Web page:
Hardaway, whose been nursing a mysterious lower-left-leg injury that can only be described as a “stress injury”, was in the midst of perhaps his best season to date. The former Knicks first round draft pick returned to New York this offseason as the recipient of a much discussed – and criticized – 4 year, $71 million deal to lure him away from the Atlanta Hawks. Ideally, he’d serve as a pure scoring option off the wing capable of both shooting and running the floor, two key aspects of Jeff Hornacek’s offense, not to mention taking some of the scoring load off of Porzingis.
After an initial slow start, that’s essentially exactly what he was doing.
THJ takes flight ✈️ pic.twitter.com/T77TE8Q8iQ
— NEW YORK KNICKS (@nyknicks) November 18, 2017
In his 17 games before leaving, Hardaway averaged 19.7 PPG, 4.8 RBD and 3.8 AST on .448/.336/.815 splits. He initiated a surprisingly fun transition offense for the Knicks, provided them with an outlet option for when Porzingis attracts double teams in the post and became a focal point of the offense in addition to a fan favorite.
Porzingis and Hardaway are, undoubtedly, the Knicks two bestt offensive pieces and with one of them going through arguably the worst stretch of his career and the other out for over a month, New York’s offense has been forced to lean on… Courtney Lee? Michael Beasley? Enes Kanter?
Those are some truly dreadful potential first options, and it’s an extreme remainder of how far the Knicks have to go before they’re a genuine playoff team again. It’s still too early to wave a white flag on New York’s season – they’re currently tenth in the Eastern Conference, only one game out of the last playoff spot and still have over half the season ahead of them – but the Knicks biggest challenge has actually yet to come.
With Porzingis still reeling and THJ’s timetable for a return still somewhat in the air (generally, it’s believed he’ll be back at some point this month), the Knicks are about to begin their toughest stretch of the season – a brutal 15 game stretch that sees them play 12 games on the road, including a seven game West Coast swing.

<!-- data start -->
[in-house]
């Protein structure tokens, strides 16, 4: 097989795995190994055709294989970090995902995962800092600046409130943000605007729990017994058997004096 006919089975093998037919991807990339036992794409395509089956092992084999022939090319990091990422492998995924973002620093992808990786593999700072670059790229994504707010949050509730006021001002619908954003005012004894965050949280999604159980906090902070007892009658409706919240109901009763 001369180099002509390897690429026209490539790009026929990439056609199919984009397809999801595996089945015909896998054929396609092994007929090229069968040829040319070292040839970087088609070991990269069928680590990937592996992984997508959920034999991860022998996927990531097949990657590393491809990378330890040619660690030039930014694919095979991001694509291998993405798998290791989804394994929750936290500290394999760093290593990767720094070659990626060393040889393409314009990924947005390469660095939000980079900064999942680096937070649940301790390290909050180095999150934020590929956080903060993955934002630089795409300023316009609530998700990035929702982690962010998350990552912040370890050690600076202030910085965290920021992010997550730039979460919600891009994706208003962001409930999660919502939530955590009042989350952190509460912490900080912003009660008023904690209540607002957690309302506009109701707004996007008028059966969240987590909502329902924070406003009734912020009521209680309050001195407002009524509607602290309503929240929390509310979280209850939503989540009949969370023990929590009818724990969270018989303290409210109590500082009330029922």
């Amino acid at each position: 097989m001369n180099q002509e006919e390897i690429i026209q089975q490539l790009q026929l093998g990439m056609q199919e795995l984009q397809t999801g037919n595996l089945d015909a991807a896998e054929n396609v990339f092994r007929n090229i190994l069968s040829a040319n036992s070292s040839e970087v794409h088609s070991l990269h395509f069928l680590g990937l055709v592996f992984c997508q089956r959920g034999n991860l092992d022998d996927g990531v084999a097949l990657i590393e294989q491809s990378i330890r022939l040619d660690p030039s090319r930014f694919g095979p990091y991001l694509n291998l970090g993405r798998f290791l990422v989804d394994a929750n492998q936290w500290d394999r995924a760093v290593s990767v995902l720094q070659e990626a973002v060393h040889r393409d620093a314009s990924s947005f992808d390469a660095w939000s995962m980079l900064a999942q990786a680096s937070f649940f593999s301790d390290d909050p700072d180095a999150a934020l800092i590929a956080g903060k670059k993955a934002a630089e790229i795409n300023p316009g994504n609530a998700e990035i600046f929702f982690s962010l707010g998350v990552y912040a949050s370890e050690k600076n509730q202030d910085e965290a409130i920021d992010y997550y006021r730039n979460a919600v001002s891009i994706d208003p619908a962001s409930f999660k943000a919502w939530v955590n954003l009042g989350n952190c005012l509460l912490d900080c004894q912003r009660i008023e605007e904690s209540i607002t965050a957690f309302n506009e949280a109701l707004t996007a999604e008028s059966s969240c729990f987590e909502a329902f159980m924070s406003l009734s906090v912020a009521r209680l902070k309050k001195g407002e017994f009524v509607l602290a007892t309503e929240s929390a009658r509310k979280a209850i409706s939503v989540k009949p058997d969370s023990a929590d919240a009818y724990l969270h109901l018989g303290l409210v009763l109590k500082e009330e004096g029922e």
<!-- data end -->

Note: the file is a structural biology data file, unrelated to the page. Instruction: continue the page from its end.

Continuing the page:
Beyond all else – the KP struggles, the Hardaway injury, the fact that Jarret Jack is the starting point guard – the Knicks’ biggest achilles heel this year has been when they get dragged away from Madison Square Garden, making this stretch a potential nightmare for New York.
At the Garden, the Knicks are 15-7 and boast an Offensive Rating of 108.3 and Defensive Rating of 103.4, marks that would be good for 8th and 7th league-wide, respectively. Nice!
Away from The Mecca, they’ve gone just 3-13, with an Offensive Rating of just 98.5 (*audible gasps, a woman faints*) and a Defensive Rating of 108.6, which would be ranked at…drumroll please…30th and 28th, respectively. Not nice!
In other words, the Knicks season is about to hit a wall, and they’re going to have to find a way to go through it, go over it, get around it or just slam right into it.
The playoffs are still the goal for this team, but if they go (and this is a kind assumption given how this team looks right now) 5-10 over this upcoming stretch, they’ll be sitting at 23-30 and likely barely grasping onto any hopes of reaching the postseason. If that’s the case, how quickly will Steve Mills and Scott Perry smash that Tank button? With a loaded draft class many see being 10-deep, plus a couple fairly tradable assets in Lee and Kyle O’Quinn, the temptation will be there for the Knicks to refocus on the future throughout the second half..
That second half, and the moves the Knicks make during it, will more than likely begin with this stretch.